A few years ago I met some people at a bar, and there was a woman there that I sorta knew. I hadn’t seen her in a while, and asked what she’d been up to. She told me she was doing well, and working for a company that sells flooring, ceiling panels, etc., to contractors and builders.
I lied and told her it sounded interesting. Then I briefly brought her up to date on my life, even though she didn’t ask. She seemed less than interested, and we rejoined the functioning alcoholics support group.
And before I’d gotten halfway through my first pint, this woman announced to everyone that the ceiling tile inside the bar was an inexpensive item, and it bothered her greatly. The rest of the place was decorated so tastefully, yet they’d cut corners on the ceiling materials.
Then she took a deep breath, as if she were trying to calm herself, and said, “And isn’t that just classic?” WTF?
“Many people think ceilings aren’t important,” she continued, “and a great place to cut costs. But anyone with a trained eye can walk into a room like this one and instantly see what’s going on. Those shoddy panels completely undermine the respectable, mid-level flooring they’ve used. Completely negates it! WHEN WILL PEOPLE LEARN?!”
Everybody just looked at her with confusion, and she finally dismissed the tirade with an embarrassed wave of her hand, and an “anyway!” And we moved on.
But I watched her, and she couldn’t stop looking at the ceiling and the floor. Everybody was laughing and drinking and telling stories, and she was inspecting the construction materials and methods used. At one point she ran her hand across a nearby wall, and frowned.
Later, she told us about a recent problem she’d encountered at work. A pallet of flooring had been delivered to one of her customers, with one entire corner damaged. The supplier was blaming the freight carrier, and the truck line claimed the supplier hadn’t properly prepared the materials for shipment.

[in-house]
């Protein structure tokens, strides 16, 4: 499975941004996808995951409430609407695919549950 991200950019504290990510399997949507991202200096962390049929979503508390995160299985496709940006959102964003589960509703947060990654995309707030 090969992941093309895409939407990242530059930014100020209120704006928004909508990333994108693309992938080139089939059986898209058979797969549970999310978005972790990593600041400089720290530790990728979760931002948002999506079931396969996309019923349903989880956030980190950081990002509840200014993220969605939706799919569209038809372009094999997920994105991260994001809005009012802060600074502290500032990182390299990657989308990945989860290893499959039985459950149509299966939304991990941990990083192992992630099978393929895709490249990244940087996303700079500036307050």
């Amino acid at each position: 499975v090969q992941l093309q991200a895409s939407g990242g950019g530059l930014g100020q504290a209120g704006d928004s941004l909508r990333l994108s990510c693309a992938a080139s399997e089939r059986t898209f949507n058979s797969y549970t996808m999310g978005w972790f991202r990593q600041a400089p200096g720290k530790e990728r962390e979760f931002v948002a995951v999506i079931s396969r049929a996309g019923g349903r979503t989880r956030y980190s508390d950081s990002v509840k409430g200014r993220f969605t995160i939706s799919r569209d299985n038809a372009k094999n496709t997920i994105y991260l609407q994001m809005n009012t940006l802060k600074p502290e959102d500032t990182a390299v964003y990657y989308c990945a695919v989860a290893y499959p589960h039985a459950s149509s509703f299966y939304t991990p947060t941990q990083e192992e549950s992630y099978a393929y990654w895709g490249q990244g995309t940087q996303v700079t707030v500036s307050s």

“Meanwhile,” she said, “I’ve got a customer with an unusable pallet of C21 Ultras. I told both parties that I wasn’t interested in their pissing contest, and they WOULD deliver a replacement pallet the next morning, if they expected to count on our business in the future. …And that’s why my customers love me.”
We continued to drink. Some people left, and others joined. It was an always-evolving group of drunkards. Eventually a guy said he was hungry, and thinking about ordering a cheesesteak. A few other people agreed with that course of action, and it was suggested that we move our group to a table, and get some food circulating through this bitch.
So we walked to the back of the bar, looking for a table large enough to accommodate us. And we made a left into a room that was obviously added-on, years after the main bar was built. There was a big table in there, and someone motioned to a waitress that we were going to be ordering from the kitchen.
And as I was lowering my heft into a new chair, I heard someone holler, “Now THAT’S what I’m talking about!!” And I didn’t even need to look up from my menu… She’d spotted some acceptable tile.